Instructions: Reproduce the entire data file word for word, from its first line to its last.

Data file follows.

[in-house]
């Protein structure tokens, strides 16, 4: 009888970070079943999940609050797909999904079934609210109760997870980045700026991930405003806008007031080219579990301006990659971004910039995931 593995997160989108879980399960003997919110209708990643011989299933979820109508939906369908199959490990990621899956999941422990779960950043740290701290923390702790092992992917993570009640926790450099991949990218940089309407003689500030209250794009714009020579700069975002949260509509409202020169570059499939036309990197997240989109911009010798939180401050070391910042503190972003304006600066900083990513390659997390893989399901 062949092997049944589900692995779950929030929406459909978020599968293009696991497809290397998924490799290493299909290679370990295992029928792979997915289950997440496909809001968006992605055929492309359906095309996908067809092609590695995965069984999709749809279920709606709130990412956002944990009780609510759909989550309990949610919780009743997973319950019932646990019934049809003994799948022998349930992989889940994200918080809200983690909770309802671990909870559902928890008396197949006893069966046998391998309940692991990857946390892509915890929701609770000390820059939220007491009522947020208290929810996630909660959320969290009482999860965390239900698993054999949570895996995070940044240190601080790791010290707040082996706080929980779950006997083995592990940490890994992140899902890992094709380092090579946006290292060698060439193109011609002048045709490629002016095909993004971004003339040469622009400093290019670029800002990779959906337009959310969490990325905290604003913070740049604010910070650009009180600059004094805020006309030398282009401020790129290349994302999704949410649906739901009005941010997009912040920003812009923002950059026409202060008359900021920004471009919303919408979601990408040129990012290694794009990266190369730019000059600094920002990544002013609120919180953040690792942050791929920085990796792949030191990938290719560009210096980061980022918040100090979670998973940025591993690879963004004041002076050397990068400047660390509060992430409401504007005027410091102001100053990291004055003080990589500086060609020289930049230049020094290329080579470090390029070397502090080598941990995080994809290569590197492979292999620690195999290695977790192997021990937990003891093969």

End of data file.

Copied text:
[in-house]
């Protein structure tokens, strides 16, 4: 009888970070079943999940609050797909999904079934609210109760997870980045700026991930405003806008007031080219579990301006990659971004910039995931 593995997160989108879980399960003997919110209708990643011989299933979820109508939906369908199959490990990621899956999941422990779960950043740290701290923390702790092992992917993570009640926790450099991949990218940089309407003689500030209250794009714009020579700069975002949260509509409202020169570059499939036309990197997240989109911009010798939180401050070391910042503190972003304006600066900083990513390659997390893989399901 062949092997049944589900692995779950929030929406459909978020599968293009696991497809290397998924490799290493299909290679370990295992029928792979997915289950997440496909809001968006992605055929492309359906095309996908067809092609590695995965069984999709749809279920709606709130990412956002944990009780609510759909989550309990949610919780009743997973319950019932646990019934049809003994799948022998349930992989889940994200918080809200983690909770309802671990909870559902928890008396197949006893069966046998391998309940692991990857946390892509915890929701609770000390820059939220007491009522947020208290929810996630909660959320969290009482999860965390239900698993054999949570895996995070940044240190601080790791010290707040082996706080929980779950006997083995592990940490890994992140899902890992094709380092090579946006290292060698060439193109011609002048045709490629002016095909993004971004003339040469622009400093290019670029800002990779959906337009959310969490990325905290604003913070740049604010910070650009009180600059004094805020006309030398282009401020790129290349994302999704949410649906739901009005941010997009912040920003812009923002950059026409202060008359900021920004471009919303919408979601990408040129990012290694794009990266190369730019000059600094920002990544002013609120919180953040690792942050791929920085990796792949030191990938290719560009210096980061980022918040100090979670998973940025591993690879963004004041002076050397990068400047660390509060992430409401504007005027410091102001100053990291004055003080990589500086060609020289930049230049020094290329080579470090390029070397502090080598941990995080994809290569590197492979292999620690195999290695977790192997021990937990003891093969």